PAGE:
The Boston Phoenix
September 3 - 10, 1998

[Music Reviews]

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Magic moments

Baker at Monadnock, Struss at Longy

by Lloyd Schwartz

James Bolle Nearly three hours into The Magic Flute, the Monadnock Music concert version of Mozart's miraculous late masterpiece suddenly sprang to life. Soprano Sharon Baker, as Papagena, the bird-woman of the bird-man Papageno's dreams, tripped lightly onto the stage, her eyes full of love and mischief, her voice focused but radiant, chirping but never squeaking. The Papageno/Papagena duet is an irresistible, practically foolproof moment in Mozart's wild mixture of burlesque, fairytale, Masonic ritual, and humanistic wisdom. Baritone Robert Honeysucker had been in good voice and consistently in character all evening, a genial, bemused Papageno (perhaps leaning a little on Bill Cosby in manner and expression) -- yet hampered by being score-bound in a role that demands freedom from inhibition; but he responded to Baker with unbounded enthusiasm and energy. Instantly, conductor James Bolle and every player in his orchestra seemed complicit in the comedy. It was a passage of delicious enchantment, and one of the best performances of this duet I've ever heard.

Bolle ends every summer season of Monadnock Music with a concert opera, and more often than not they've been notable for their overarching dramatic and structural understanding -- more than, say, for their technical refinement. But this Magic Flute was both ragged and sluggish, lacking Bolle's usual insight and shapeliness. Mozart's score does some radical gear shifting: it veers -- practically careens -- between low comedy and high philosophy. The comedy should be unbuttoned, not afraid to be foolish; the serious side, commitment rituals of love and duty, needs to evoke awe and mystery.

Bolle failed to make these distinctions. There were practically no demonstrable transitions of tone. This was a performance without emotional or intellectual urgency -- nothing mattered because nothing seemed to mean anything. High notes were neither the apex of a dramatic arc nor the brilliant conclusions of a phrase; low notes didn't plumb philosophical depths. Except for Baker, no one lit up the words. Diction was as muddy as Bolle's pacing.

The narration, delivered by longtime friend and Monadnock Music supporter Charles Merrill (the retired headmaster of the Commonwealth School), was blessedly brief. At least there was less of it than the libretto's spoken dialogue. But it was skimpier than the plot summary in the program. And do we really need to be told that Papageno represents "natural man enjoying food, drink, and pretty dames"? Or that Pamina's aria is "the most beautiful melody in all of Mozart"?

The singing was largely adequate but (except for Baker and Honeysucker) without sparkle. Tenor Stephen Tharp tended to bloat and belt Prince Tamino's elegant lyrical outbursts. Marta Johanson punched out the Queen of the Night's impossible coloratura but suggested no meaning for the runs and roulades, and her "real" singing lacked tonal security and steadiness. Bass Kurt Link had some impressive bottom-of-the-well low notes as Sarastro, but they'd have been more effective if they had more dramatic purpose. As the Princess Pamina, soprano Judith Pannill had a bright, clear, light tone whose attractive timbre unexpectedly paled and flattened in her great lament. Instead of tension and intensity, she offered a kind of sit-com blandness. Her spunky but lightweight Pamina was Mary Tyler Moore to Honeysucker's Cosby. The only other really solid performance came from baritone Mark-Andrew Cleveland in three small roles.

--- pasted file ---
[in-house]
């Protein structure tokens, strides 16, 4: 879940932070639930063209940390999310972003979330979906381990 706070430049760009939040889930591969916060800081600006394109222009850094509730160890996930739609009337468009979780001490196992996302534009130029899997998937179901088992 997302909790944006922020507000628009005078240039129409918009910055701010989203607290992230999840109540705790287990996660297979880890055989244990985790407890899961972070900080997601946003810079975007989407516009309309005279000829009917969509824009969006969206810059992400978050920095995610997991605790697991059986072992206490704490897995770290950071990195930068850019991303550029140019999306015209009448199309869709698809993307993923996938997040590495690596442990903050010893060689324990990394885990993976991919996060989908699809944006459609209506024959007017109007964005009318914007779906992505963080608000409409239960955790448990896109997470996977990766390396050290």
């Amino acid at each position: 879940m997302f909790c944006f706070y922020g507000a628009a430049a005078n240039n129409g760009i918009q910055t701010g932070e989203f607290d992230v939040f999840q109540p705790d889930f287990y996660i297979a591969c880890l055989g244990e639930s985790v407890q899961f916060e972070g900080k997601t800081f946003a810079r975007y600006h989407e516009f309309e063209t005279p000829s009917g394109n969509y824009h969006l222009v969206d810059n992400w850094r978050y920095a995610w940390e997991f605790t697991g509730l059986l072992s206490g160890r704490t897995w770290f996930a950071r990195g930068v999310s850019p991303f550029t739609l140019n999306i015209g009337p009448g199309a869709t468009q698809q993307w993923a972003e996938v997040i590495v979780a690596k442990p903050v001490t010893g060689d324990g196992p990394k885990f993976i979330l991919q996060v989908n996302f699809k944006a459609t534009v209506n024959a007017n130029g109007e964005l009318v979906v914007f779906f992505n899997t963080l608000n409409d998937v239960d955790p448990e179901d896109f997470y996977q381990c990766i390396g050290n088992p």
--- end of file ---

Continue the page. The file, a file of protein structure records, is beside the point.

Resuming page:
At the Longy School, August brought some refreshingly original programs offered by the Janus Ensemble, a volatile group whose personnel kept changing. At the center of the two programs I heard (and the reason I wanted to hear them) was mezzo-soprano Jane Struss, a Boston treasure, who was in her finest fettle for two unusual works for voice and string quartet. First was Respighi's neglected but gorgeous, more-chromatic-than-Puccini "poemetto lirico" from 1917, Il tramonto, a lush yet powerful setting (in Italian) of Shelley's compelling narrative poem from 1816 "The Sunset," about a sensitive young "genius" and the unexpected calmness of his surviving lover after his death (in mood rather like that of Schoenberg's Verklärte Nacht). Struss's uncanny emotional articulation and passionate vocalism and the magnificent string playing (Halden Martinson, David Hobbie, Bina Breitner, and the exceptional cellist Timothy Roberts, a last-minute replacement) made the piece come alive at every moment.

The following week, Struss and the superb tenor Michael Calmes presented the world premiere of The Lamentations of Shinran, Boston composer Richard St. Clair's fascinating cycle based on the teachings, warnings, and self-flagellations of the 12th-century Japanese Buddhist preacher Shinran Shonin (and sung in medieval Japanese). Elements of minimalism and Orientalism skirt St. Clair's music, but I was mainly struck by its originality, accessibility, and color. The singers were stirring, and though the string quartet (Jeffrey Howard, Oliver Klein, his sister Annette Klein, and cellist Ben Peterson) was not as elegant an ensemble as the previous week's group, it contributed to a rich and memorable experience.

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